Telescope by Christopher Cock
Refracting five-draw telescope made by Christopher Cock, Long Acre, London, 1673. Inscribed ‘Christopher Cock Londini 1673’. The tube is decorated in gold designs on red vellum and features a royal coat of arms.
Pocket globe in case by Dudley Adams
Three-inch pocket globe in fish-skin case by Dudley Adams, Fleet Street, London, 1799-1802. A celestial map lines the inside of the case. The terrestrial globe is inscribed: ‘A New Globe of the Earth by Dudley Adams’. The voyages of Captain James Cook are also shown.
Slide rule by Robert Bissaker
Slide rule made by Robert Bissaker in 1654, Radcliffe (now Wapping), London. Signed 'Robert Bissaker 1654 For T W'. It is the earliest-known dated straight slide rule.
Small orrery by Benjamin Martin
Small orrery on mahogany stand by Benjamin Martin, England, mid-18th century. The orrery shows seven planets (to Uranus), but Uranus is thought to be a later addition.
Section of lightning conductor from St Paul’s cathedral
Iron bar which formed one section of the lightning conductor installed on St. Paul’s cathedral, London, in 1769, as recommended by a Royal Society committee. This bar remained in place until 1899.
George III's philosophical table
King George III
Philosophical table made for King George III by George Adams, Fleet Street, London, 1761-62. A pillar in three pieces, two wooden rings and wooden nut; vertical board with ivory scale (one fixing screw and washer missing) and backing board for pendulum experiments are attached.
Celestial globe by Willem Janszoon Blaeu
Celestial globe made by Willem Janszoon Blaeu, Amsterdam, Netherlands, 1603.
Pair-cased pocket watch
Pair-cased pocket watch in pinchbeck and leather outer casing with verge escapement, made by Will Kipling, London, 1705-1737. Movement inscribed 'Will Kipling no.483'. The movement consists of silver pillars (jewelled endstone removed).
Pedometer by Spencer & Perkins
Pedometer or waywiser with fob hook, made by Spencer & Perkins, 1775-1794.
George III's double-barrelled air pump
King George III
Double barrelled air pump and reservoir, made by George Adams, Fleet Street, London, 1761.
Compendium by Augustine Ryther
Compendium comprised of universal equinoctial sundial, compass and calendar made by Augustine Ryther in 1588. Signed 'A Ryther * Fecit * 1588" and incribed "WILLIAM PAWLEY OWETH THIS SAME IN ANNO DOMINI 1588".
Pocket microscope by Jeremiah Sisson
Pocket microscope in shagreen case made by Jeremiah Sisson, the Strand, London, in 1752. The case acts as both a receptacle by which to store and transport the microscope when not in use and as a base on which the microscope can be attached when in use. It is accompanied by a brass slide holding lenses of varying magnification, a specimen disc and forceps. It once belonged to Stephen Demainbray and is inscribed: 'Dr. Demainbray invent/ J.Sisson London'.
Armillary sphere by Girolamo Della Volpaia
Armillary sphere made by Girolamo Della Volpaia, Florence, Italy, 1554. Inscribed ‘'Hieronymus Carmilli Vulpariae, Florentin, F.1554'.
Moon globe by John Russell;England;1797
Moon globe 12-inch in diameter on libration stand, by John Russell, R.A., London, England, 1797. Known as ‘Selenographia’, the globe shows the nearside of the Moon visible from Earth. It has a mechanical mounting which demonstrates lunar libration, and which also features a miniature terrestrial globe.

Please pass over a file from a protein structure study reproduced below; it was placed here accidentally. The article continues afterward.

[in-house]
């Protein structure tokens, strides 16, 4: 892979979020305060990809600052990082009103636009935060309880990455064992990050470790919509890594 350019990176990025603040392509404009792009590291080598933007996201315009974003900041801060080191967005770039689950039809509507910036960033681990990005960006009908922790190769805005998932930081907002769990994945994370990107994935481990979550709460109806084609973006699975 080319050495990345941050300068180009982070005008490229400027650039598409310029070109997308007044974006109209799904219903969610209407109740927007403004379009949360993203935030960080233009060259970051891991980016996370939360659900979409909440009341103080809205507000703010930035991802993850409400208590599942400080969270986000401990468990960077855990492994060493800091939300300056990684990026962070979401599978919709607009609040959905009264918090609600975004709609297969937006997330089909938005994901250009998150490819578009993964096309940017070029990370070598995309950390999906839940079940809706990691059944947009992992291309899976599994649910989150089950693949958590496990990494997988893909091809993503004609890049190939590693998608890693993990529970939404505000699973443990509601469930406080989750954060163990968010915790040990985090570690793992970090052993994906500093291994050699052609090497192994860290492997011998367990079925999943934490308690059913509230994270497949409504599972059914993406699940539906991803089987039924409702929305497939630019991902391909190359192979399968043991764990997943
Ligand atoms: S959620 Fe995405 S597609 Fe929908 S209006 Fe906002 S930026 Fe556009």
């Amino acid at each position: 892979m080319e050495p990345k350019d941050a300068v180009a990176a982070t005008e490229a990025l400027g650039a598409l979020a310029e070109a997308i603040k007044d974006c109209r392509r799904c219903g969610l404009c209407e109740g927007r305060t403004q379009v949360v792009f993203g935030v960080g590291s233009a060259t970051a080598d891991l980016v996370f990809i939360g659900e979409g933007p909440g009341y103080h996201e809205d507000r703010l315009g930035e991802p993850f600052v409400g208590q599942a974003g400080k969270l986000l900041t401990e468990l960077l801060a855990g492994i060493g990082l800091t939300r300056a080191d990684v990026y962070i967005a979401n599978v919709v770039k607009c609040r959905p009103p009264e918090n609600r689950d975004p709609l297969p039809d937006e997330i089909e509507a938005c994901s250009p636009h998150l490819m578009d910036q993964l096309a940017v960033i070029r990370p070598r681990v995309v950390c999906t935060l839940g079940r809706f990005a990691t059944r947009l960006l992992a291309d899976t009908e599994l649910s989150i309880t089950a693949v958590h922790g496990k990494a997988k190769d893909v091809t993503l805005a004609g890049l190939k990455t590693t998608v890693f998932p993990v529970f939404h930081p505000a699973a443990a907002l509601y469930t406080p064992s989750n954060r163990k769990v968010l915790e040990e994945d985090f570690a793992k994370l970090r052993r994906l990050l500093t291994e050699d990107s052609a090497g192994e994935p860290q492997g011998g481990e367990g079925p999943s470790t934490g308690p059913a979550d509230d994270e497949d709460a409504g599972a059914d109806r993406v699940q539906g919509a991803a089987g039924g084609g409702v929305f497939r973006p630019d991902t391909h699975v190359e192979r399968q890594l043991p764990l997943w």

Brass quadrant by Peter and John Dollond of 18-inch radius with optical sights on a tripod
Brass quadrant of 18-inch radius with optical sights on a tripod stand. Made by Peter and John Dollond, St Paul’s churchyard, London, and issued by the British Admiralty for surveying work in Lower Canada.
Terrestrial globe by Willem Janszoon Blaeu
Terrestrial globe made by Willem Janszoon Blaeu, Amsterdam, Netherlands, 1599.
Sextant by Jesse Ramsden
Brass sextant by Jesse Ramsden, Piccadilly, London, 1770-75. Sextant has polished brass 120° scale (-2° to 136°) with 20’ divisions and brass vernier (30”), three index-filter shades (red & green), one horizon filter (red) and ‘Maskelyne flap’ for greater accuracy when taking a sight of the Sun or Moon. Fitted with threaded telescope bracket for sighting telescope (130mm –inverted image). The instrument has its original fitted mahogany keystone case.
Model of H.M. Bark 'Endeavour', 1974
Rigged model of H.M. Bark 'Endeavour', 1974. Originally merchant collier ‘Earl of Pembroke’, the ship was purchased by the Royal Navy in 1768, to be refitted and renamed for the voyage of Lieutenant (later Captain) James Cook for his voyage to Tahiti to observe the transit of Venus.
Model diving bell
King George III
Model diving bell with 12 sinking weights, unknown maker, before 1753. Once belonged to Stephen Demainbray.
Handheld reading lens and case
Handheld reading lens and leather case, maker unknown, 1680-1700.
Surveyor's Level by Joseph Jackson
King George III
Surveyor's level made by Joseph Jackson, Strand, London, 1735-60. Signed 'Jos: Jackson LONDON'.
Demainbray's model of a camera obscura
King George III
Model demonstrating the principle of a camera obscura, unknown maker, 1752, but once belonged to Stephen Demainbray.
Orrery by Thomas Wright
King George III
Orrery with original winding handle made by Thomas Wright, Fleet Street, London, 1735-1740. Once belonged to Stephen Demainbray.
Telescope by John Marshall
Refracting seven-draw telescope made by John Marshall, Ludgate Street, London, 1685-1695.
Pair of seventeenth-century dividers
Pair of 121/2 inch dividers made during the seventeenth century, maker and place of production unknown.
Case for William Roy’s standard scale, 1742
Weighing & Measuring
Case for 42-inch standard scale marked with a standard yard, 1742, inscribed: ‘General Roy’s 3-Feet Standard’. The scale was owned by surveyor William Roy and used by him whilst conducting measurements of a baseline at Hounslow Heath in 1784.
Marine chronometer by John Arnold and Son, 1787-1799
Two-day marine chronometer (No 63) by John Arnold and Son, Cornhill, London, 1787-1799.